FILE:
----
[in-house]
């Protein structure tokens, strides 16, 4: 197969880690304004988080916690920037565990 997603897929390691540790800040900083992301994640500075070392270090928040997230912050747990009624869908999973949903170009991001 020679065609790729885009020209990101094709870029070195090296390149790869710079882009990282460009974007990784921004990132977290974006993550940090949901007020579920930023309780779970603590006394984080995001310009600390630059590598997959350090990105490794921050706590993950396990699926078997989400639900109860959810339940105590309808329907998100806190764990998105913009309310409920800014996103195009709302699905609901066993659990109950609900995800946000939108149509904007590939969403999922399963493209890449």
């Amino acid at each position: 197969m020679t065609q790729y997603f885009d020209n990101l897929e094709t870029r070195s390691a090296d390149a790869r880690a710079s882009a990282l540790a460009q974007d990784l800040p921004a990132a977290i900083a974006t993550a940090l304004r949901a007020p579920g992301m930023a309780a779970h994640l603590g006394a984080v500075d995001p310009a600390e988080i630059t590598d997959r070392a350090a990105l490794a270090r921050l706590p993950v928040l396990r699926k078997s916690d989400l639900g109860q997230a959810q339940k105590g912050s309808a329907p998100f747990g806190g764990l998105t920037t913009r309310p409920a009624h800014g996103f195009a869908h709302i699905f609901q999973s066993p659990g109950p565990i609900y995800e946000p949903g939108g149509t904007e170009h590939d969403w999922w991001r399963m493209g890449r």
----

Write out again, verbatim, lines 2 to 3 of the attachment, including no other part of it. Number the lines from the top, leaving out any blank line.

């Protein structure tokens, strides 16, 4: 197969880690304004988080916690920037565990 997603897929390691540790800040900083992301994640500075070392270090928040997230912050747990009624869908999973949903170009991001 020679065609790729885009020209990101094709870029070195090296390149790869710079882009990282460009974007990784921004990132977290974006993550940090949901007020579920930023309780779970603590006394984080995001310009600390630059590598997959350090990105490794921050706590993950396990699926078997989400639900109860959810339940105590309808329907998100806190764990998105913009309310409920800014996103195009709302699905609901066993659990109950609900995800946000939108149509904007590939969403999922399963493209890449």
């Amino acid at each position: 197969m020679t065609q790729y997603f885009d020209n990101l897929e094709t870029r070195s390691a090296d390149a790869r880690a710079s882009a990282l540790a460009q974007d990784l800040p921004a990132a977290i900083a974006t993550a940090l304004r949901a007020p579920g992301m930023a309780a779970h994640l603590g006394a984080v500075d995001p310009a600390e988080i630059t590598d997959r070392a350090a990105l490794a270090r921050l706590p993950v928040l396990r699926k078997s916690d989400l639900g109860q997230a959810q339940k105590g912050s309808a329907p998100f747990g806190g764990l998105t920037t913009r309310p409920a009624h800014g996103f195009a869908h709302i699905f609901q999973s066993p659990g109950p565990i609900y995800e946000p949903g939108g149509t904007e170009h590939d969403w999922w991001r399963m493209g890449r």